House Minority Leader John Rusche of Lewiston is in a redrawn district that helps Republicans and says he's working hard to fend off Ron Paul Republican Daniel Santiago, who advocates repeal of taxes on tobacco, beer, wine and spirits.
"I've built a campaign plan, I've been more diligent about raising money, I'm doing more canvassing and identifying voters so we can do absentee pushes at get-out-the-vote activities," said the retired physician who is seeking a fifth term.
With the retirement of Senate Minority Leader Edgar Malepeai of Pocatello, Rusche, 61, is Idaho's highest-ranking Democrat. Knocking him off would immediately make the 27-year-old Santiago a GOP star.
"I love challenges," said Santiago, who is hoping support from a national group, the Republican State Leadership Committee, can help him overcome Rusche's financial advantage. Santiago said he's part of an RSLC push to elect Hispanic Republicans. He said the group has provided in-kind assistance so far.
Santiago is an information technology specialist for Ida Vend Broadcasting, which owns three radio stations in Lewiston and six stations in Moscow. He reported raising just $35 from two contributors through June 13. Rusche began 2012 with about $14,400 and has raised another $10,800 and has $16,900 in the bank.
Santiago should benefit from the addition of Lewis County to District 6, which for the last decade had been comprised of only Nez Perce County, where voters elected Democrats and moderate Republicans like former Sen. Joe Stegner. Lewis County is more Republican, though Rusche said he's been working hard to reach voters, attending Prairie Days in Nezperce, the Craigmont Picnic and Parade and Winchester Rodeo.
Santiago, who is called "Danny" by friends, has been a GOP precinct committeeman since being appointed in 2007. His libertarian leanings include calls for repeal of taxes on alcohol and tobacco and elimination of tax exemptions.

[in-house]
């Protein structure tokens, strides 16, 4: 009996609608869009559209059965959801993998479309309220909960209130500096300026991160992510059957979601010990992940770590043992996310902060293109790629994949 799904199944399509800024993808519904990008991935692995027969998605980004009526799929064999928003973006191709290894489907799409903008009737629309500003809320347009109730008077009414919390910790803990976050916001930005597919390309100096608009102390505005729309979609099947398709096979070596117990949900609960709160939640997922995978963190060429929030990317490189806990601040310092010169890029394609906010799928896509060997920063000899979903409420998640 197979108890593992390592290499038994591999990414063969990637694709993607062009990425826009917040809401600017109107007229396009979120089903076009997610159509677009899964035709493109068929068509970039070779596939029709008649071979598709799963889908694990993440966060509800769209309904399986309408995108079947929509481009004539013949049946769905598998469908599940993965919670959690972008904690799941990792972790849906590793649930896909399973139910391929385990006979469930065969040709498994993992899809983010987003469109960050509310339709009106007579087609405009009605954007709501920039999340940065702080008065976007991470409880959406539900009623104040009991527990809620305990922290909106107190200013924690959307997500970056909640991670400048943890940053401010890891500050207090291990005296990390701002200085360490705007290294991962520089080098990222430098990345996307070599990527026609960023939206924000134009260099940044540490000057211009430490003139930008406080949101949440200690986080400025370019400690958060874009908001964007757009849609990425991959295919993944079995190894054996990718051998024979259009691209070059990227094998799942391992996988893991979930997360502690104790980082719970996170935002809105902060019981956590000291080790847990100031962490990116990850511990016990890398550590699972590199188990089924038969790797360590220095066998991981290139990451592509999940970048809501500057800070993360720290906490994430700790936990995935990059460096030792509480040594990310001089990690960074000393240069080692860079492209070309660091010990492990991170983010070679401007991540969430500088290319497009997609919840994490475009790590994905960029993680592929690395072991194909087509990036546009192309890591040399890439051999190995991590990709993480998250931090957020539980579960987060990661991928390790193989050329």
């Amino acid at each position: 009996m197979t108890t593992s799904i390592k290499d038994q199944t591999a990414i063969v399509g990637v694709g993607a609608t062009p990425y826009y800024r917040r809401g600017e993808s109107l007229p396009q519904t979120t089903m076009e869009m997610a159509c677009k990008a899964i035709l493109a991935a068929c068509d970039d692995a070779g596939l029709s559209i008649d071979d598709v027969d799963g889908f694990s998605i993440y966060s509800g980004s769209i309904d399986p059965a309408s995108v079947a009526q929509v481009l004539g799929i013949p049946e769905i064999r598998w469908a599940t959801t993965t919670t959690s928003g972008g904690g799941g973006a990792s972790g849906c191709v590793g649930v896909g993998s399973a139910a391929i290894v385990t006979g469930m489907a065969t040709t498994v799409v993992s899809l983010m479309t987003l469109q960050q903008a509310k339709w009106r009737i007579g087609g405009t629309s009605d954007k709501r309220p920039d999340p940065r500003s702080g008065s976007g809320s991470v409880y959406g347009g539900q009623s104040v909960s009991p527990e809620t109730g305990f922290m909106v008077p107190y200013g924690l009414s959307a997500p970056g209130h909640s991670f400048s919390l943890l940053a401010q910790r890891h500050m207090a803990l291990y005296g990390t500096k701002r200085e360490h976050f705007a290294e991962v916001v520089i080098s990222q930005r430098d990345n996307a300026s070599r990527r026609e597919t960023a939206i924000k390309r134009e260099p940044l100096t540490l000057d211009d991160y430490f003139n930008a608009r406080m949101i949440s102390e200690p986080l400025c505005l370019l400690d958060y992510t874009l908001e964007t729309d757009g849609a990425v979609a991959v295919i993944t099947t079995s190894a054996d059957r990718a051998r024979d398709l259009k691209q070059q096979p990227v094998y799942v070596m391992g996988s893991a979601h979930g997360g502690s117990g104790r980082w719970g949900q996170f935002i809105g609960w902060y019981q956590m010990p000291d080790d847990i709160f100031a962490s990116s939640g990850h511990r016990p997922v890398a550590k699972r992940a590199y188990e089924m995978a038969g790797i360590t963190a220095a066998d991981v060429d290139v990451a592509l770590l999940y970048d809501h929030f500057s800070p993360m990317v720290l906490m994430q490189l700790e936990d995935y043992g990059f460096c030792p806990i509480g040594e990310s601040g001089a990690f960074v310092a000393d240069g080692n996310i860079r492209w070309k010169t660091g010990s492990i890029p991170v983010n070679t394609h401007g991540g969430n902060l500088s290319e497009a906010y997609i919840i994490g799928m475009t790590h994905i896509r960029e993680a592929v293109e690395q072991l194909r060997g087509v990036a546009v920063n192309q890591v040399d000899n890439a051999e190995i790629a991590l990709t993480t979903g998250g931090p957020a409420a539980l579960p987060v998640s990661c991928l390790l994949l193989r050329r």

Santiago conceded that lifting sin taxes would stimulate sales of products with high social costs. "But that's a side effect of being fair and honest," he said. "Taxes were created for everybody or no one. Taxes shouldn't be created to punish a certain group, religion or ethnic base. And that's what sin taxes do, they punish a certain group."
His support of Ron Paul for president is something of a sore point. I had to ask three times before Santiago affirmed his support of Paul by name. First, he said, "That's my personal choice. Then, "I supported my candidate and it's unfortunate they didn't win."
Finally, I asked if he was ashamed to be a Pauler. "I'm not ashamed to say I supported Ron Paul. I've just gotten the feeling from most media outlets that nobody likes to paint any picture well of somebody who supported Ron Paul, that they're a crazy. It's quite frankly not the case. I've noticed even from Romney's camp, he's saying a lot of the same things that Ron Paul has said and saying to do the exact same things. He's just saying them a lot softer."
Santiago says he's supporting Romney as the GOP's nominee. "Frankly, he's far better than the alternative."
Rusche said he's well aware that defeating him would be considered a spectacular coup in some GOP circles, citing his rattling cages on ethics, support of a health insurance exchange and Obamacare and opposition to Superintendent of Public Instruction Tom Luna's "Students Come First" laws.
But Rusche said Lewis County is more moderate than many think and Nez Perce County remains solidly moderate: "I don't know that Danny's a really good match for the district, but like I said, I'm not going to take it for granted."
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